I’m completing my thoughts on Anger: Right or Wrong? Proverbs 19:11 says, “A man’s discretion makes him slow to anger, and it is his glory to overlook a transgression” (NASB). Notice the last part of this verse: It is our glory to overlook a transgression.

Has someone provoked you to anger lately? If you choose not to express that anger but rather, by God’s grace, to overlook the transgression, it will be for you a glory—an admirable thing, a beautiful thing.

As I think back, I realize that there have been times when I could have and should have overlooked a transgression. While I might have been justified in expressing my anger, it would have been an admirable thing, in some situations, to overlook the transgression—to just let it go without getting my pound of flesh or my day in court. I think I’ve missed some “glory” because I wasn’t willing to overlook the transgression. In retrospect, I’d rather have the glory than the opportunity of venting my anger.

Remember, too, that anger dissipates with time; what is making you very angry right this minute may look quite different in two hours. Also, anger is much stronger when we are tired or when our bodies aren’t in such good condition. That’s why we must be very slow to be angry.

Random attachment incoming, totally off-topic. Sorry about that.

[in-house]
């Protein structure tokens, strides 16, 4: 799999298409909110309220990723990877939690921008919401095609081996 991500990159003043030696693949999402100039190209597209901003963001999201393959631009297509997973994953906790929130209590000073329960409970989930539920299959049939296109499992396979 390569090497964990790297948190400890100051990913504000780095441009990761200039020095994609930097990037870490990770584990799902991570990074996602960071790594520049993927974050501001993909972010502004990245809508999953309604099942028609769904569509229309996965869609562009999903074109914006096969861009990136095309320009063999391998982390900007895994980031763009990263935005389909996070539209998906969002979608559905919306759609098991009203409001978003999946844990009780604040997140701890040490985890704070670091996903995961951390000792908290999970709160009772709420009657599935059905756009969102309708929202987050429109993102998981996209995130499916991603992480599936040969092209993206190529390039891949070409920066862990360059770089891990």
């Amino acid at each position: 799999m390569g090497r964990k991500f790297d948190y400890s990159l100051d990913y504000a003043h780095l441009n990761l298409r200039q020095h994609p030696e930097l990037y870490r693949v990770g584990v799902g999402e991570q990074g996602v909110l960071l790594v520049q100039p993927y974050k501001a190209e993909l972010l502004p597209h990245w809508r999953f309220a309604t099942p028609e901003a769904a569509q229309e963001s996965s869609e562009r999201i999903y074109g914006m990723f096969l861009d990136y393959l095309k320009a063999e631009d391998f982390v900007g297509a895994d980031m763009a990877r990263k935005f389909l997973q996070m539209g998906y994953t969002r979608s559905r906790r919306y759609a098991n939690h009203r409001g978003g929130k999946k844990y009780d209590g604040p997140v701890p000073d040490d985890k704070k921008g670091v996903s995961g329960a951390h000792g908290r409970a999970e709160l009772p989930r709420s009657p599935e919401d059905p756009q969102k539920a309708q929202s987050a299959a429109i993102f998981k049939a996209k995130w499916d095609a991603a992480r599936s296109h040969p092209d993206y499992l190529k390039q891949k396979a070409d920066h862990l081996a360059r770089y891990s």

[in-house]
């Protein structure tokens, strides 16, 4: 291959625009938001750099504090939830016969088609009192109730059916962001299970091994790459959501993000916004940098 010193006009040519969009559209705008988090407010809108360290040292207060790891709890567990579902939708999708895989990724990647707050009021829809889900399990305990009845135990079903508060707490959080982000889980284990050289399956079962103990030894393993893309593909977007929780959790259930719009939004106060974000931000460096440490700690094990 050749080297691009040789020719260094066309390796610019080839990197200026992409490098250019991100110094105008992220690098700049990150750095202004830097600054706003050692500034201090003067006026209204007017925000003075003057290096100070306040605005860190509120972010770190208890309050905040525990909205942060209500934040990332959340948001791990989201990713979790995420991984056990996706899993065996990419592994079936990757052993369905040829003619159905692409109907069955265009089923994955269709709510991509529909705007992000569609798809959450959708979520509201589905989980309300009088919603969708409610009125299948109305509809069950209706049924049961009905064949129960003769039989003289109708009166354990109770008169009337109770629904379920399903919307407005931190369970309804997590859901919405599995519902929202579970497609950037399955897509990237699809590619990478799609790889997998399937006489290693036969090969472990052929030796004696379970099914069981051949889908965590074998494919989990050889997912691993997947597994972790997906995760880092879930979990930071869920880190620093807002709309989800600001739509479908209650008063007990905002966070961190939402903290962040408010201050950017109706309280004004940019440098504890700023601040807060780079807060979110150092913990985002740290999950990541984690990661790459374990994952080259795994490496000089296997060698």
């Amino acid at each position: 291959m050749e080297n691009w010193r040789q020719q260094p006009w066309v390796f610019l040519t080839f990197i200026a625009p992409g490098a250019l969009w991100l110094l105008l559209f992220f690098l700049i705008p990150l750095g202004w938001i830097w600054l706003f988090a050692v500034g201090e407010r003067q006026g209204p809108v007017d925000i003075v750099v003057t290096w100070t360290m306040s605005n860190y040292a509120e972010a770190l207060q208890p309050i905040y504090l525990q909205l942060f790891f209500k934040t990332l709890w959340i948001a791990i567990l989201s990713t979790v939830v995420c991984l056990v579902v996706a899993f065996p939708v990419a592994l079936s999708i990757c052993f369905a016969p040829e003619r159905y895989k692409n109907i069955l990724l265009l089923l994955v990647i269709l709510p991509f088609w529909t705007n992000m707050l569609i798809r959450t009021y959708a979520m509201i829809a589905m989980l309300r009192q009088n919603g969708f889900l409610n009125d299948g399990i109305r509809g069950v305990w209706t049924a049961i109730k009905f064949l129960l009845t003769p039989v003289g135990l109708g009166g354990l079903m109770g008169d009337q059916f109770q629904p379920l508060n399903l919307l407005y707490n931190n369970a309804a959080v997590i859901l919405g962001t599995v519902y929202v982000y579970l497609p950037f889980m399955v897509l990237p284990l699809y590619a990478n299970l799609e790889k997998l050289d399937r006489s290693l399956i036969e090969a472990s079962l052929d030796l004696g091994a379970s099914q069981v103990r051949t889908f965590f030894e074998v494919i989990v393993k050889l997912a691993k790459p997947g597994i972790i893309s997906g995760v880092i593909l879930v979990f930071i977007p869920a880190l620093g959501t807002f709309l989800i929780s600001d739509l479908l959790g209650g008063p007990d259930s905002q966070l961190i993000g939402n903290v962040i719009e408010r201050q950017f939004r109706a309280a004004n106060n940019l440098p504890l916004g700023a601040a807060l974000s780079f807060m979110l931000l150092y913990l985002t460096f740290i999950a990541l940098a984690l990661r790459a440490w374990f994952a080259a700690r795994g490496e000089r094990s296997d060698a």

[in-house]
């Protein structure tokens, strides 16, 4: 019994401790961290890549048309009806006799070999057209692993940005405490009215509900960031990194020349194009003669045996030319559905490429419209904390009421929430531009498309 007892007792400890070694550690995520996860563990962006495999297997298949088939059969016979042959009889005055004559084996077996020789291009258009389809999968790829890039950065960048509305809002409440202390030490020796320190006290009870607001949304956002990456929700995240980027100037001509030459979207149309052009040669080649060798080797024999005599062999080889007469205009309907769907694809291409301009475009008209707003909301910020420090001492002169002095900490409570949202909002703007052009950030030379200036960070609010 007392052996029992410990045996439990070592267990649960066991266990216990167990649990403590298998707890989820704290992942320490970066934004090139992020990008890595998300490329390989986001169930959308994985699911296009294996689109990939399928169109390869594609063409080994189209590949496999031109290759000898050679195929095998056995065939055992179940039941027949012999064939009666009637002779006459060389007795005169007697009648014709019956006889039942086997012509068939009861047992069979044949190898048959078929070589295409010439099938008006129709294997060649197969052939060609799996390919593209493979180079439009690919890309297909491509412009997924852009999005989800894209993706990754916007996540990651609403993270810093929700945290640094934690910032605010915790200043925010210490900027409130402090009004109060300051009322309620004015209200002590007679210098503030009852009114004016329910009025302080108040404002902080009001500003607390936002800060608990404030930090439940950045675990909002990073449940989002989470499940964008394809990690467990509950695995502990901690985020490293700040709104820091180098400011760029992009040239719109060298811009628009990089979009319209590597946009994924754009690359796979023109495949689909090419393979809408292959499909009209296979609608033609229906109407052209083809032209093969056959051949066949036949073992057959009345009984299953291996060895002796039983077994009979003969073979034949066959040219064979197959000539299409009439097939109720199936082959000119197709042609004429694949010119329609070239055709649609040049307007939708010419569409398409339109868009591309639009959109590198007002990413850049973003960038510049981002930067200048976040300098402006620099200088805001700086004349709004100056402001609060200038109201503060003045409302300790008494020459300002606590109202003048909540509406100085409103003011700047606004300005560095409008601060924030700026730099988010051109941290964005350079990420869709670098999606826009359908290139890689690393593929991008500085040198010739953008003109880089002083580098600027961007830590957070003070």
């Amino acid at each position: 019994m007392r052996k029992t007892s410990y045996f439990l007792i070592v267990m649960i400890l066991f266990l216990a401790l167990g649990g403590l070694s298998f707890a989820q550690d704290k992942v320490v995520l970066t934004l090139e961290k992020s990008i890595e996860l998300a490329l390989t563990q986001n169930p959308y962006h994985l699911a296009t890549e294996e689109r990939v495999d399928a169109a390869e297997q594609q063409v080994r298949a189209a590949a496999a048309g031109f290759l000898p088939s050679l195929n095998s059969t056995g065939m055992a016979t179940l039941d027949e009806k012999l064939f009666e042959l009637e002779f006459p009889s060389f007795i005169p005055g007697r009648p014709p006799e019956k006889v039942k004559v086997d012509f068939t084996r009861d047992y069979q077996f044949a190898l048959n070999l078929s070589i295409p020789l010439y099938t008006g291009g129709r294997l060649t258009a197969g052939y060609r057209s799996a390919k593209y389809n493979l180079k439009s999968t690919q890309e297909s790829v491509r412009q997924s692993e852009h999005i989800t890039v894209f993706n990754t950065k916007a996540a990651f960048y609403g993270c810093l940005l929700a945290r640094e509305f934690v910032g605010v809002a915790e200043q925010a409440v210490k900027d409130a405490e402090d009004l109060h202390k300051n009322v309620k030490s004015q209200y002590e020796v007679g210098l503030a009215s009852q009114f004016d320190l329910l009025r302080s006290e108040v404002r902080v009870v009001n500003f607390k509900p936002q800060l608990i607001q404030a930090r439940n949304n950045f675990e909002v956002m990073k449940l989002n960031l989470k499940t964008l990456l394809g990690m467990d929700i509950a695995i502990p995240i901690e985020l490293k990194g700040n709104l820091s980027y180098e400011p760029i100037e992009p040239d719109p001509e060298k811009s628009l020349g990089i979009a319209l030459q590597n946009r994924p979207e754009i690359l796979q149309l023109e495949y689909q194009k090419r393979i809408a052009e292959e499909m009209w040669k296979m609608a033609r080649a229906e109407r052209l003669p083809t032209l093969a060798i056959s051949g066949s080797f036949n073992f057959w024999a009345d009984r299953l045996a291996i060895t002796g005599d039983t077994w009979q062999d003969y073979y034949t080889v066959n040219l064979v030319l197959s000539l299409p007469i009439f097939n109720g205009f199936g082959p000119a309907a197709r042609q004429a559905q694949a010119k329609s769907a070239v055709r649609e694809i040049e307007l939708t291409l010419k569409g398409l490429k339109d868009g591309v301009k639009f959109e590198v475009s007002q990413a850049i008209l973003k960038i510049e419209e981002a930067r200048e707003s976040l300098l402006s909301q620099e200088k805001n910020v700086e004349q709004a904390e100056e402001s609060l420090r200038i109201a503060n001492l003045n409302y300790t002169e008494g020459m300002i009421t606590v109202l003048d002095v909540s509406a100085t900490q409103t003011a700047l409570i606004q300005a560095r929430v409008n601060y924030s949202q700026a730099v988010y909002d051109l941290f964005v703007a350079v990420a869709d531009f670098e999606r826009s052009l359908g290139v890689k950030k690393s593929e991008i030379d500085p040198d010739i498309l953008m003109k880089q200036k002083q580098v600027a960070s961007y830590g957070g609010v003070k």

Now, I’m certainly not saying that we should never express our anger. Definitely not. If you harbor anger and it needs to be expressed but isn’t, it will quickly deteriorate into something worse. Paul told the Ephesians not to let the sun go down on their anger. So, while we should not rush into outbursts of anger, neither should we postpone it for long periods of time. Don’t sleep with anger inside of you. It turns into rage and bitterness overnight.

Psalm 145:8 says, “The Lord is gracious and compassionate; slow to anger and rich in love” (NIV). Pray that verse into your life, asking God to make you gracious, compassionate, slow to anger, and rich in love. Then when you feel angry, you’ll have the wisdom of God to know whether to overlook it or to express it, and when and how. Don’t let uncontrolled anger ruin your relationship with God or with the people in your life. It is possible to be victorious—to be angry and sin not.